Pictured above left to right: Brant County Crown Attorney Robert Kindon, Justice Kevin Sherwood, Six Nations community elder Jan Longboat and Justice Gethin Edward, holding a wampum belt, symbolizing the desire to care for all who enter the Brantford Indigenous Persons Court.
By Robert Blake
When the possibility of opening an Indigenous Persons Court* in Brantford was first mentioned about one year, ago, Legal Aid Ontario (LAO) immediately offered its support.
The Indigenous Persons Court is designed to handle the cases of Aboriginal people who have been charged with a criminal offence and propose sentences using a restorative justice approach aligned with Aboriginal culture and traditions. All accused persons who are self-identifying Aboriginal persons – Indian (status and non-status), Métis and Inuit – can choose to have their matter heard by this specialized court. It currently accepts guilty pleas and sentences offenders.
The need for a local court for Aboriginal persons was clear.
LAO-staffed Gladue courts in Toronto, London and Sarnia had proven successful. LAO has an ongoing commitment to improving legal aid services for Ontario’s Aboriginal people. And the largest First Nation in Canada is located just outside Brantford. While Aboriginal people only make up two per cent of Ontario’s population, they are, sadly, overrepresented within the criminal justice system – particularly Aboriginal youth – and are also overrepresented in Children’s Aid Society matters.
Most significant of all, there is currently a dire province-wide shortage of Gladue report services in Ontario. These reports, prepared in advance of sentencing at an Indigenous Persons Court, are in-depth examinations of offenders’ backgrounds. They consider issues of abuse, addiction and intergenerational trauma related to residential school experiences. They offer judges a complete understanding of native offenders’ circumstances.
LAO’s Hamilton-Kitchener District staff lawyers, paralegals and administrators offered their time and resources to help in the planning of the specialized court. As a result, when Brantford’s Gladue court gets underway on January 17th, free legal services will be available to all eligible Aboriginal clients.
At first point of contact, self-identifying Aboriginal clients will be advised by LAO staff of their option to proceed in the Indigenous Persons Court. Specially-trained duty counsel lawyers and paralegals, some of whom are Aboriginal, will represent eligible clients on guilty pleas, provide referrals to agencies that can help develop the client’s rehabilitation plan, and address Gladue principles before the court.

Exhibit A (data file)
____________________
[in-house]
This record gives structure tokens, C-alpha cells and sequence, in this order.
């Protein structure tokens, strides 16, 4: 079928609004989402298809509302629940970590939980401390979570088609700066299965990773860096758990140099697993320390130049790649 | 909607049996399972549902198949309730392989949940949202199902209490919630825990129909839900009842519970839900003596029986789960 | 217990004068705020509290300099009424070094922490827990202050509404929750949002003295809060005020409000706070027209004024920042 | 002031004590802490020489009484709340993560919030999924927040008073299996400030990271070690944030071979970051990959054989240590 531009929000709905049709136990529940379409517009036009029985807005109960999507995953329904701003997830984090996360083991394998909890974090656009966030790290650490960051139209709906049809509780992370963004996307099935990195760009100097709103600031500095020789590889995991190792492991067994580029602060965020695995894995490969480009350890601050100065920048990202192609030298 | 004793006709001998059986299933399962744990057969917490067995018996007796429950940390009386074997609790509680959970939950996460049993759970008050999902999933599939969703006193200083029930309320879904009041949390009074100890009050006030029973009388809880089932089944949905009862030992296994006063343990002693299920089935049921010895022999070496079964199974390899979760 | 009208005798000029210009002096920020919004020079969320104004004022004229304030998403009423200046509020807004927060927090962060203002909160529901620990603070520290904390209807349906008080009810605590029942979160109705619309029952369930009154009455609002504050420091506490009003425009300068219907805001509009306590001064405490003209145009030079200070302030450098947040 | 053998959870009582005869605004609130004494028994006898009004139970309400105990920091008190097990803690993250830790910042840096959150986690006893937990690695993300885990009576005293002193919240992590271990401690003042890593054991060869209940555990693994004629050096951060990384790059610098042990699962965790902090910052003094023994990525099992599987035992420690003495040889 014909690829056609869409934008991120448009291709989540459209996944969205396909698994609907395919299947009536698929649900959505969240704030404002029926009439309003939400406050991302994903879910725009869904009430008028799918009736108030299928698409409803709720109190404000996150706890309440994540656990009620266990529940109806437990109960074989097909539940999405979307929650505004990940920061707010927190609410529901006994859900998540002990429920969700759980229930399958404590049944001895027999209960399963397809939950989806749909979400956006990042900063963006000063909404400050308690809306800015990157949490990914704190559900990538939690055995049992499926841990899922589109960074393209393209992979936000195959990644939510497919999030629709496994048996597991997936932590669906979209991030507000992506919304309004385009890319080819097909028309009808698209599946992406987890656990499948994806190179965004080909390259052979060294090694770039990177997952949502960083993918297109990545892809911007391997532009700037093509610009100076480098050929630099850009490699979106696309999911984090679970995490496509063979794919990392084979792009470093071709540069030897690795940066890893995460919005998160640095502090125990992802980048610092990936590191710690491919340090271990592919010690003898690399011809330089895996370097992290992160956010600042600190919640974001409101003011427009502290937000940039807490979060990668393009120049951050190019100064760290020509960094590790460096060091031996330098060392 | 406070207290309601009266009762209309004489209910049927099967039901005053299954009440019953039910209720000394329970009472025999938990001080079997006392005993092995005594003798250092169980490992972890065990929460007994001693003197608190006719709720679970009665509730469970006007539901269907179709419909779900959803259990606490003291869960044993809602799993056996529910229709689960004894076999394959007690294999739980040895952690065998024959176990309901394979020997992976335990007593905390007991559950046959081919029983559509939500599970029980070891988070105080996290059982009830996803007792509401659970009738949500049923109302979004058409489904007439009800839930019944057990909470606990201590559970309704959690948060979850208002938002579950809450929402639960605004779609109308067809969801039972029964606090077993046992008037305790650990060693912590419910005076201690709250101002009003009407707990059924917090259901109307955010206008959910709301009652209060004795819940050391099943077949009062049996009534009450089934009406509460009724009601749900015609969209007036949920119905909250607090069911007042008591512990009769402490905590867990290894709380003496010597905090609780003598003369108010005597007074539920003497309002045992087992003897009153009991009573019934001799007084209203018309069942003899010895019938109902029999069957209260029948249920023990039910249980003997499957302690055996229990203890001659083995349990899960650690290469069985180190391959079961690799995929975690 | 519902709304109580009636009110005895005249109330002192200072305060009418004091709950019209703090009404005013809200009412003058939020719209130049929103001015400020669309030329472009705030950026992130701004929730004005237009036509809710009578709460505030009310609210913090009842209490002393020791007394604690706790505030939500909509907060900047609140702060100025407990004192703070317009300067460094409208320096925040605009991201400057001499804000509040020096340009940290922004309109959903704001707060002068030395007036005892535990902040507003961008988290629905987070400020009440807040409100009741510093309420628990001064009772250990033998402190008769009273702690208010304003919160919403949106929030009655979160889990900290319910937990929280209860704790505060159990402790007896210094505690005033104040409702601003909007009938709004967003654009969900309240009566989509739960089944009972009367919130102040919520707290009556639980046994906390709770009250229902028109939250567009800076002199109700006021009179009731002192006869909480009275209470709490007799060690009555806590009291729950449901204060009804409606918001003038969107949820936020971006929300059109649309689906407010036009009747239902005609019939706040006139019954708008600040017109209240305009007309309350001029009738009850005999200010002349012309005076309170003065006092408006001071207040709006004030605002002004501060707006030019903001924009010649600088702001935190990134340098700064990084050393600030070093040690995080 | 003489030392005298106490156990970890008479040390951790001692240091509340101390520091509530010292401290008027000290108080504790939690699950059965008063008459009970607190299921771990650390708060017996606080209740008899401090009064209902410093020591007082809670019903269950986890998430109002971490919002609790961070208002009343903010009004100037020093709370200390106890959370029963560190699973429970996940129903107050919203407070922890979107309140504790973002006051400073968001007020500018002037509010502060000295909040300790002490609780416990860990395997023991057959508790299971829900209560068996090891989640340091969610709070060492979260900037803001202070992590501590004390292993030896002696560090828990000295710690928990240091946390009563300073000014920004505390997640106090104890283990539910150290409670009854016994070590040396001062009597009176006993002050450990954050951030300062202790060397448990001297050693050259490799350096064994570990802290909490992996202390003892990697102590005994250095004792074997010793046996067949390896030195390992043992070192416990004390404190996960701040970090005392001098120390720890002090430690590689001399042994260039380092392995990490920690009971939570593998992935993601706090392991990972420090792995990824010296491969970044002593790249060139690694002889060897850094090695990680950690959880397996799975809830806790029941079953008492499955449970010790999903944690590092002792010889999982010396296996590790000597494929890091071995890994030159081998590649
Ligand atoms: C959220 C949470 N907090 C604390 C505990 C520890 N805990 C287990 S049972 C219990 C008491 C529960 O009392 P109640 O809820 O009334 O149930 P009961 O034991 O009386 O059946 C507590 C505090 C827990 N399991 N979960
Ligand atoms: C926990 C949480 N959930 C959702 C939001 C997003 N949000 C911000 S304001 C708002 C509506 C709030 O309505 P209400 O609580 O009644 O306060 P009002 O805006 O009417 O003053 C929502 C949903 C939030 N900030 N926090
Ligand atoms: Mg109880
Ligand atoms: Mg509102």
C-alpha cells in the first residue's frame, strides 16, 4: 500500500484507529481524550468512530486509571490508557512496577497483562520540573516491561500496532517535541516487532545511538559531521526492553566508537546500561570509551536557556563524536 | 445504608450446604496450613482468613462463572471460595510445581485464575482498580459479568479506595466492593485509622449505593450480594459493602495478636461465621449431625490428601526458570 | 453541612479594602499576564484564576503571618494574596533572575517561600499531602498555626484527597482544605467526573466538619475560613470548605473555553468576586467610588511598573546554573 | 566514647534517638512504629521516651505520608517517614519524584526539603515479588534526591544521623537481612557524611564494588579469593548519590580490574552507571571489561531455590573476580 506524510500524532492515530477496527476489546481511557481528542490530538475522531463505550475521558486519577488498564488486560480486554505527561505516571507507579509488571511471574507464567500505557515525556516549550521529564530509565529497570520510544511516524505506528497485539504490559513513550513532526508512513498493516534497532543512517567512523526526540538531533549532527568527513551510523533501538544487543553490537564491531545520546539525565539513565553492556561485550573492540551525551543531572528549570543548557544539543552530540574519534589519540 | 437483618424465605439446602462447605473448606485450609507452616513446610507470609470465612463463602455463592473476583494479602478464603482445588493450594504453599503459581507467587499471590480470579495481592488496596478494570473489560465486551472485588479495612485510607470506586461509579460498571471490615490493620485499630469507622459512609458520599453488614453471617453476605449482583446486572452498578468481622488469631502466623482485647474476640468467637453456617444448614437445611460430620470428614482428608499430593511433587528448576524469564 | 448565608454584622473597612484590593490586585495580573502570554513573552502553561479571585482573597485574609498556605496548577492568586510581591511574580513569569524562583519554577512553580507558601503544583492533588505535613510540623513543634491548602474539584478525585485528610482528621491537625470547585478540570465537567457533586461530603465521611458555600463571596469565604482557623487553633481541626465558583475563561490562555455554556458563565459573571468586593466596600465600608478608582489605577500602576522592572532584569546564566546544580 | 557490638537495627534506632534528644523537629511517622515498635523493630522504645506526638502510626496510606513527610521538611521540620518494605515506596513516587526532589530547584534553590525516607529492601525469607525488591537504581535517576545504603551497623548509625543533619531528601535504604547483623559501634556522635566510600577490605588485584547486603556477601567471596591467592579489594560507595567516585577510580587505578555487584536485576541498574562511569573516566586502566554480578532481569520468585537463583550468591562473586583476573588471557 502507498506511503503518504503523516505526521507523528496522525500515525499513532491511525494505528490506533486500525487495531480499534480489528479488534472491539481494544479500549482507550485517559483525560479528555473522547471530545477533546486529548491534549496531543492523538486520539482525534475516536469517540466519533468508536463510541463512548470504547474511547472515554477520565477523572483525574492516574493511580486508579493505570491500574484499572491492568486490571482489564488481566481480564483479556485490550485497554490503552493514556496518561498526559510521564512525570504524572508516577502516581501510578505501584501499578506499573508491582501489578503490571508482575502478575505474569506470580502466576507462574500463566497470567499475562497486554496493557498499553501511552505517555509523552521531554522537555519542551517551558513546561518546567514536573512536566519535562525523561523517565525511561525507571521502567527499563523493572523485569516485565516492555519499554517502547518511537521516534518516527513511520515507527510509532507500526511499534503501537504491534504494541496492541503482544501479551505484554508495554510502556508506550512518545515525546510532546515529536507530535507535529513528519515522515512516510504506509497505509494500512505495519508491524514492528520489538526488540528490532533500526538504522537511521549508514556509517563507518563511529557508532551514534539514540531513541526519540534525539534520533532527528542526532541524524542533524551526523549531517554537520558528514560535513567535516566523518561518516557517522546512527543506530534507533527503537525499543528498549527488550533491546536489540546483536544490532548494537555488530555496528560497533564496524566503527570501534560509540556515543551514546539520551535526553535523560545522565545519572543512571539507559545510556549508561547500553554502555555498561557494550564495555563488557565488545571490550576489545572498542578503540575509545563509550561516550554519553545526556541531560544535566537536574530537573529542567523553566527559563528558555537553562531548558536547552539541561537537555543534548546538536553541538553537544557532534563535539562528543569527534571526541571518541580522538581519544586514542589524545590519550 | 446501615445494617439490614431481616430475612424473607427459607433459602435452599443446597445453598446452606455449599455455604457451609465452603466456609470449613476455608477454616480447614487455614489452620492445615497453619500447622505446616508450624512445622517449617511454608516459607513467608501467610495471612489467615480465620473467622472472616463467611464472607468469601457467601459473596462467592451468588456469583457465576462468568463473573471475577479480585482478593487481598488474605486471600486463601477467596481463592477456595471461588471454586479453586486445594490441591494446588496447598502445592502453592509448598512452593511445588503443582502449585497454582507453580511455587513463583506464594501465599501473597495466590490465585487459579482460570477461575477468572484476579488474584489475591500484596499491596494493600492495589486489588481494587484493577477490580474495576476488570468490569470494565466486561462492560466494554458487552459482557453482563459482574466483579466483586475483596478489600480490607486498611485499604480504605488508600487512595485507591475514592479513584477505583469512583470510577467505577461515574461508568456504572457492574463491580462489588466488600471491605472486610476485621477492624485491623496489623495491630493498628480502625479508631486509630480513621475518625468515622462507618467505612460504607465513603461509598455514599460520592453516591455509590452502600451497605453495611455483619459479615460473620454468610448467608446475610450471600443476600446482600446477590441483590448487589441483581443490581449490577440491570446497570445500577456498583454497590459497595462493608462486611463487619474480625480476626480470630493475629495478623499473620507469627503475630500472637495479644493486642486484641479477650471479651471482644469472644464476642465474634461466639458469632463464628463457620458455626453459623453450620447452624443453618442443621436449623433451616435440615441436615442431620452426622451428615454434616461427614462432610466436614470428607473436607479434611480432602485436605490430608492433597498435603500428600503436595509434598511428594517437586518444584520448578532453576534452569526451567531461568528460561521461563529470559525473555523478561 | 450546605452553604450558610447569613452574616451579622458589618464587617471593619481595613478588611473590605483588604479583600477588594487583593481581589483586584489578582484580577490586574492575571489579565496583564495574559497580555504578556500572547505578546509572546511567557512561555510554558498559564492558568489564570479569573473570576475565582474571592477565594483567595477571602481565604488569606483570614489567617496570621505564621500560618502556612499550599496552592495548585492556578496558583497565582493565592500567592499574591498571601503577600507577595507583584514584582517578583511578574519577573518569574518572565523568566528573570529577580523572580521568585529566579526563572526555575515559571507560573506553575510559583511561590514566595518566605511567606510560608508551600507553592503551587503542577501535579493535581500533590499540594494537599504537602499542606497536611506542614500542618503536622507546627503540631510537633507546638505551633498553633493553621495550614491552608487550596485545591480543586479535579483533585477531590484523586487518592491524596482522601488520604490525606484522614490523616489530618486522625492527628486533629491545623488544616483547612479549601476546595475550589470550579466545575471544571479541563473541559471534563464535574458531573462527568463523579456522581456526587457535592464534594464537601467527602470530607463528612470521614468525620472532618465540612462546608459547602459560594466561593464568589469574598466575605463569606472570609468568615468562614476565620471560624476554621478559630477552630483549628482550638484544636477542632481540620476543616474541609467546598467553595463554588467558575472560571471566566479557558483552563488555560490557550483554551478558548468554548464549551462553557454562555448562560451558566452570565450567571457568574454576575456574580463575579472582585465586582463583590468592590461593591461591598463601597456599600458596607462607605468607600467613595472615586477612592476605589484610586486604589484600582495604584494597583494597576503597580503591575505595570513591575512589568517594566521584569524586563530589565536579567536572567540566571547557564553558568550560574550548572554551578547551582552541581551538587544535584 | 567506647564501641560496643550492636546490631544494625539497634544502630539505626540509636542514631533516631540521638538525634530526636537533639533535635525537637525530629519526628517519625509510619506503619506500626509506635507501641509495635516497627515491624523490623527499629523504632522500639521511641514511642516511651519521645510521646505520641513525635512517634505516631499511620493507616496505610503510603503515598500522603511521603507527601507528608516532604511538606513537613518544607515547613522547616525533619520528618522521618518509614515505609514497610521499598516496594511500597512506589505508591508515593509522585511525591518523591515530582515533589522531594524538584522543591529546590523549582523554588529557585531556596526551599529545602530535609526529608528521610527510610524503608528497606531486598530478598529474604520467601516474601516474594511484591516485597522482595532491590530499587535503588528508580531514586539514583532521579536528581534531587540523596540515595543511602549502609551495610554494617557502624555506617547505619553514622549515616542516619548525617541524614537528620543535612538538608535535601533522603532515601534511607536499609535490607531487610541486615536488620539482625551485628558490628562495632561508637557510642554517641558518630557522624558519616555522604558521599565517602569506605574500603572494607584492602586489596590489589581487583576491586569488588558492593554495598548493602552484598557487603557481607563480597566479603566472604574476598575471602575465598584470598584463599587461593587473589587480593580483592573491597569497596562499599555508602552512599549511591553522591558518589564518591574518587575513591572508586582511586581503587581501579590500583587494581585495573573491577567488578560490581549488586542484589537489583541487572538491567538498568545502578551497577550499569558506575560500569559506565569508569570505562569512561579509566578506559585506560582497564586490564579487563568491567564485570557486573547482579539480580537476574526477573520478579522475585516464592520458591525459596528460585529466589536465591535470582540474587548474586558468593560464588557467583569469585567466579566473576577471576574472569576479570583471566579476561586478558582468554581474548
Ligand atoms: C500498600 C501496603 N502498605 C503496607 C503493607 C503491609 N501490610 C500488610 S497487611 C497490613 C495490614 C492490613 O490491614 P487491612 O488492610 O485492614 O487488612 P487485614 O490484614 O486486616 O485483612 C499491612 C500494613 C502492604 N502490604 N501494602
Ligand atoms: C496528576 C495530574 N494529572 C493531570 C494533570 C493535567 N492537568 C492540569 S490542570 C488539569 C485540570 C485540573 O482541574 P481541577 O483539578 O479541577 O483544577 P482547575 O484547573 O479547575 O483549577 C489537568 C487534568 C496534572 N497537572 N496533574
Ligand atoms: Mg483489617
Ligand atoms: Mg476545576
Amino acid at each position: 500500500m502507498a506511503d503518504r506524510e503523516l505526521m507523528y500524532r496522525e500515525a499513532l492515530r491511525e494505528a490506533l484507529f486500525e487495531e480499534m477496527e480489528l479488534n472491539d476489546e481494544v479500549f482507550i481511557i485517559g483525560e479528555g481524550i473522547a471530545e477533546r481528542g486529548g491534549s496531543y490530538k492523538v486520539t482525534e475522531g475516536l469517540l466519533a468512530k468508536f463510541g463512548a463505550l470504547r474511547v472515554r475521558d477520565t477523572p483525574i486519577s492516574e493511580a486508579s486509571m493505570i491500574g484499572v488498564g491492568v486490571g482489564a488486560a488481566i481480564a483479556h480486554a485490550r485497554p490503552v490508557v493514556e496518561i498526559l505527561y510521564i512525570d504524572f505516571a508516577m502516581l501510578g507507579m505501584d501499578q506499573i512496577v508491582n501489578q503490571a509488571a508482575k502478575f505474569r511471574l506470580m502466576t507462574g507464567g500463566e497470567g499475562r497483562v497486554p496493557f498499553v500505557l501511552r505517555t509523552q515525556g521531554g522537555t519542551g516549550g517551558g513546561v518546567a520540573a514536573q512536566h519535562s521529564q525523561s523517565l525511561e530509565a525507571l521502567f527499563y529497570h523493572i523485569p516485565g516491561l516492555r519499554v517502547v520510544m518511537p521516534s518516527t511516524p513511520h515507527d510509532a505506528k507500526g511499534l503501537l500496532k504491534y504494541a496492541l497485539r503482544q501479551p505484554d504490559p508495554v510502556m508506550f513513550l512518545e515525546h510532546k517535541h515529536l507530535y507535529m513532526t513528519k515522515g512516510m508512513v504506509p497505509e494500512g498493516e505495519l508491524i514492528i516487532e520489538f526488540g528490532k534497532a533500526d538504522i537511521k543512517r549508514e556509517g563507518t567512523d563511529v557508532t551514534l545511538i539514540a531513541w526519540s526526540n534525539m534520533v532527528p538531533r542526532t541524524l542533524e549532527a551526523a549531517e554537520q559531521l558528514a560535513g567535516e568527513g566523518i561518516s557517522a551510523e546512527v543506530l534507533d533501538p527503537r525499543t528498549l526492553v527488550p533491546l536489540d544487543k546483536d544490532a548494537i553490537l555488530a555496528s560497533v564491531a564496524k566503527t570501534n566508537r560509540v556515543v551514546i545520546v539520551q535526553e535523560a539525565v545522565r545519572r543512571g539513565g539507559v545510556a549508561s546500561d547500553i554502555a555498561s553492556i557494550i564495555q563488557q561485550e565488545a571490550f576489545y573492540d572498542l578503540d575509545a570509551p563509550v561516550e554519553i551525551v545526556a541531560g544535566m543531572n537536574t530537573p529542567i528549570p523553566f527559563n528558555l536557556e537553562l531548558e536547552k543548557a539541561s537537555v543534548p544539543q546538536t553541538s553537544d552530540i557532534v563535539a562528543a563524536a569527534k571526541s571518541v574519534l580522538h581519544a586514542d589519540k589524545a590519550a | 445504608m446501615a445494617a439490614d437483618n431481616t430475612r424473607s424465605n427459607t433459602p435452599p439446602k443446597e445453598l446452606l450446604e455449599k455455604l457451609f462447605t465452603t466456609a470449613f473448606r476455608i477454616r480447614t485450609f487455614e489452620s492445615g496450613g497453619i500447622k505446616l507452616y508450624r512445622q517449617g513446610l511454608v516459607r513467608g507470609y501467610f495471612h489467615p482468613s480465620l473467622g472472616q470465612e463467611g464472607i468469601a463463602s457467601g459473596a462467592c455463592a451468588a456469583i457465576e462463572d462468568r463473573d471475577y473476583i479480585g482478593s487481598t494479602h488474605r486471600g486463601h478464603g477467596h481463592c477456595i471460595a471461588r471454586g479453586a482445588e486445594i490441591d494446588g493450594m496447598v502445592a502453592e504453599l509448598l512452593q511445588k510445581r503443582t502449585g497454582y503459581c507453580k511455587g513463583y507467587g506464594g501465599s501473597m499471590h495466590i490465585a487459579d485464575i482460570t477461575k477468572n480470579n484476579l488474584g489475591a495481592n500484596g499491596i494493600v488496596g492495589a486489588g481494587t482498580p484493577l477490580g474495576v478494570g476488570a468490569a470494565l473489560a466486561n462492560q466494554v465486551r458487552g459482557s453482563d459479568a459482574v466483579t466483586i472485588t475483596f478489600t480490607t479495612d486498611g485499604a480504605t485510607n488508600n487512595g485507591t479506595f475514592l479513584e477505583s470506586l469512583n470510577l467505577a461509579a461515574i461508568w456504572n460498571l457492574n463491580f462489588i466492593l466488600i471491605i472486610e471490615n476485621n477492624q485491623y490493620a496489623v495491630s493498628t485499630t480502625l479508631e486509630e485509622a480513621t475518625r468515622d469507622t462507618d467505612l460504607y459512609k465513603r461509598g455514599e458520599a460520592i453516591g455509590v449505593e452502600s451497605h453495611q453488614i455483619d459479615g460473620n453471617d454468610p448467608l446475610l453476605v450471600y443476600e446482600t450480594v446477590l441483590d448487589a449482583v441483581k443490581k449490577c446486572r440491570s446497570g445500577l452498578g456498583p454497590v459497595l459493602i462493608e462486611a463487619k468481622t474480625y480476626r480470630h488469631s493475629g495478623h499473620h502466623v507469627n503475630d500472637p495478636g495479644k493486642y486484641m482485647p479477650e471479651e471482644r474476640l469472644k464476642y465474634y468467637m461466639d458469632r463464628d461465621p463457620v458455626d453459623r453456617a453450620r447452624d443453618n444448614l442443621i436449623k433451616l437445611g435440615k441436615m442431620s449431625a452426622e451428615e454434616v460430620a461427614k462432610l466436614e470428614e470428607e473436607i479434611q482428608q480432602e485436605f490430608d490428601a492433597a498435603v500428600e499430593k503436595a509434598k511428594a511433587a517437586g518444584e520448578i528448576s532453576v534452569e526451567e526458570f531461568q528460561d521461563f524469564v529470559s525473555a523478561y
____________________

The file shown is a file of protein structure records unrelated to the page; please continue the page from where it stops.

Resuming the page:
This initiative would not have been possible without the dedication and commitment of many people. Ontario Court Justice Gethin Edward was tireless in his efforts to bring an Indigenous Persons Court to Brantford. He, along with Justice Kevin Sherwood and local defense lawyer Sarah Dover, were the driving forces behind getting it off the ground. LAO representatives participated in regular meetings to gather community feedback and build consensus among representatives from Six Nations and New Credit, Six Nations Police, Victim Witness Assistance Program, Court Services, Youth Family Court workers and other local stakeholders.
I, along with everyone else involved in this initiative, am aware that enhancing services for Aboriginal clients is an essential part of expanding access to justice for low-income Ontarians. I hope that a court devoted to Aboriginal issues results in shorter wait times for the completion of Gladue reports. And I am delighted to mark the opening of this new court in Brantford. It will be a learning process for all involved, and I am confident that it will be a great success.
Robert Blake is Legal Aid Ontario’s Manager of Duty Counsel Services for the Tri-counties
*Note: This piece originally ran with the previous name used for this court, Aboriginal Peoples Court. It has been updated to reflect recent changes.